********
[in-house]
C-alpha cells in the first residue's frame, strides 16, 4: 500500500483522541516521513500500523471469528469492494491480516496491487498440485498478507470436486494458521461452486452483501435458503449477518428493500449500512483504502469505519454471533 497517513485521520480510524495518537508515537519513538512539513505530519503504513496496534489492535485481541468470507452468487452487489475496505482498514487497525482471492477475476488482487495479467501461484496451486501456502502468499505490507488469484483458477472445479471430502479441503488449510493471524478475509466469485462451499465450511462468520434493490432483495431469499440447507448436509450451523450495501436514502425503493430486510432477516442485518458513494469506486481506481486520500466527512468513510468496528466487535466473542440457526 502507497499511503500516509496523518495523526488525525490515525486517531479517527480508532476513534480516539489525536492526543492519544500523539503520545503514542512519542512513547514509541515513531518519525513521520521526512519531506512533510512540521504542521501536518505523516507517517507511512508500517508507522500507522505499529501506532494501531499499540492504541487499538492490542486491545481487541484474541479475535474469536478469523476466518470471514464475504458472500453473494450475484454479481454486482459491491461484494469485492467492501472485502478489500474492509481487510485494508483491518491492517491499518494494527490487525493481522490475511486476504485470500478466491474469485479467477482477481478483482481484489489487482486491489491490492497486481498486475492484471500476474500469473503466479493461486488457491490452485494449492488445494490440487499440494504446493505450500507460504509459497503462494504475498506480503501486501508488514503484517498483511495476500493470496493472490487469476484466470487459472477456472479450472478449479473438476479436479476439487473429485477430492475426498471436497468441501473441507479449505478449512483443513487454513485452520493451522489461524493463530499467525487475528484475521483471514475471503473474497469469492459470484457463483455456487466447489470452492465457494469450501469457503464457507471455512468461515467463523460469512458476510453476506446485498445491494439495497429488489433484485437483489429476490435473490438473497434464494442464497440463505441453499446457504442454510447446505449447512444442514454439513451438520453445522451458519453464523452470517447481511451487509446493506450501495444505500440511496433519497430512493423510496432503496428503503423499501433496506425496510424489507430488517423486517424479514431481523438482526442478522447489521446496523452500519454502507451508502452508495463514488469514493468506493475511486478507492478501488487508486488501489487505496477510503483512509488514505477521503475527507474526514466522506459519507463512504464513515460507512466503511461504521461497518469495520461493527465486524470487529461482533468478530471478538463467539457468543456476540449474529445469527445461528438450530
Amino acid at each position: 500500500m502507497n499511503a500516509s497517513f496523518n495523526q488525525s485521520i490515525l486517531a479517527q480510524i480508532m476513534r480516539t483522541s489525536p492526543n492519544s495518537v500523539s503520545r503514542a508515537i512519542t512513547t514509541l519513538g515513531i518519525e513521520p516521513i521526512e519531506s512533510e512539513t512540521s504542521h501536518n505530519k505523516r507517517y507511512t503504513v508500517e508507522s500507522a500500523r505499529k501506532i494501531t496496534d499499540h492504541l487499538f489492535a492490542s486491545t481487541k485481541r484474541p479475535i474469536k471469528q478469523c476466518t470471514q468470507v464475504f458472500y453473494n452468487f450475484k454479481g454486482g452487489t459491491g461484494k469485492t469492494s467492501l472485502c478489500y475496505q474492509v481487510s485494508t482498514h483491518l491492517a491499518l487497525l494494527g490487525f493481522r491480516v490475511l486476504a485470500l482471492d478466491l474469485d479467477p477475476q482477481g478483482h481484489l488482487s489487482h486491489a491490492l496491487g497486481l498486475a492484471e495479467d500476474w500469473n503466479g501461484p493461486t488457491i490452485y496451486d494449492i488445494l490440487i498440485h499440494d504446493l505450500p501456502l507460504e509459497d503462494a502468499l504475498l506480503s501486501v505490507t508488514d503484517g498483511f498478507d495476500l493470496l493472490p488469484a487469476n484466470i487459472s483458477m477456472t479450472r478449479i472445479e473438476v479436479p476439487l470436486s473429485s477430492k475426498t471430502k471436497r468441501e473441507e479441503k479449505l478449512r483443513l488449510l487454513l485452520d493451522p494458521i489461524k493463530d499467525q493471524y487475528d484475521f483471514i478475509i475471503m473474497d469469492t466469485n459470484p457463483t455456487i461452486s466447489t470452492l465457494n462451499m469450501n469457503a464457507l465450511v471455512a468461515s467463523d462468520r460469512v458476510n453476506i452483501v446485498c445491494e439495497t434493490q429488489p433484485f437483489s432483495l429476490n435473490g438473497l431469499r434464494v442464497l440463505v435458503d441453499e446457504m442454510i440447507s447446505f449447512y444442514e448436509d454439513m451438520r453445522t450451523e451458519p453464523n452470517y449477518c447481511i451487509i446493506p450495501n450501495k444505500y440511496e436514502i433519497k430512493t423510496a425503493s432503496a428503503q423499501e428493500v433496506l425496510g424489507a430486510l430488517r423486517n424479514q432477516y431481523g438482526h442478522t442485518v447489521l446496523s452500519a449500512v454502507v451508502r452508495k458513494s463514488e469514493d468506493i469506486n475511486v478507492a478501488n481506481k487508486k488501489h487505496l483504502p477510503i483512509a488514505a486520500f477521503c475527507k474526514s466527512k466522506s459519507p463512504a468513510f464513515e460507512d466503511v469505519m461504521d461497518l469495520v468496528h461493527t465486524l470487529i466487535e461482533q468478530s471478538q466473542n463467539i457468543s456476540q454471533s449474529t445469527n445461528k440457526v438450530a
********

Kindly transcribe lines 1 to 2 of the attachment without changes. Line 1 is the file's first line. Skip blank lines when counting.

[in-house]
C-alpha cells in the first residue's frame, strides 16, 4: 500500500483522541516521513500500523471469528469492494491480516496491487498440485498478507470436486494458521461452486452483501435458503449477518428493500449500512483504502469505519454471533 497517513485521520480510524495518537508515537519513538512539513505530519503504513496496534489492535485481541468470507452468487452487489475496505482498514487497525482471492477475476488482487495479467501461484496451486501456502502468499505490507488469484483458477472445479471430502479441503488449510493471524478475509466469485462451499465450511462468520434493490432483495431469499440447507448436509450451523450495501436514502425503493430486510432477516442485518458513494469506486481506481486520500466527512468513510468496528466487535466473542440457526 502507497499511503500516509496523518495523526488525525490515525486517531479517527480508532476513534480516539489525536492526543492519544500523539503520545503514542512519542512513547514509541515513531518519525513521520521526512519531506512533510512540521504542521501536518505523516507517517507511512508500517508507522500507522505499529501506532494501531499499540492504541487499538492490542486491545481487541484474541479475535474469536478469523476466518470471514464475504458472500453473494450475484454479481454486482459491491461484494469485492467492501472485502478489500474492509481487510485494508483491518491492517491499518494494527490487525493481522490475511486476504485470500478466491474469485479467477482477481478483482481484489489487482486491489491490492497486481498486475492484471500476474500469473503466479493461486488457491490452485494449492488445494490440487499440494504446493505450500507460504509459497503462494504475498506480503501486501508488514503484517498483511495476500493470496493472490487469476484466470487459472477456472479450472478449479473438476479436479476439487473429485477430492475426498471436497468441501473441507479449505478449512483443513487454513485452520493451522489461524493463530499467525487475528484475521483471514475471503473474497469469492459470484457463483455456487466447489470452492465457494469450501469457503464457507471455512468461515467463523460469512458476510453476506446485498445491494439495497429488489433484485437483489429476490435473490438473497434464494442464497440463505441453499446457504442454510447446505449447512444442514454439513451438520453445522451458519453464523452470517447481511451487509446493506450501495444505500440511496433519497430512493423510496432503496428503503423499501433496506425496510424489507430488517423486517424479514431481523438482526442478522447489521446496523452500519454502507451508502452508495463514488469514493468506493475511486478507492478501488487508486488501489487505496477510503483512509488514505477521503475527507474526514466522506459519507463512504464513515460507512466503511461504521461497518469495520461493527465486524470487529461482533468478530471478538463467539457468543456476540449474529445469527445461528438450530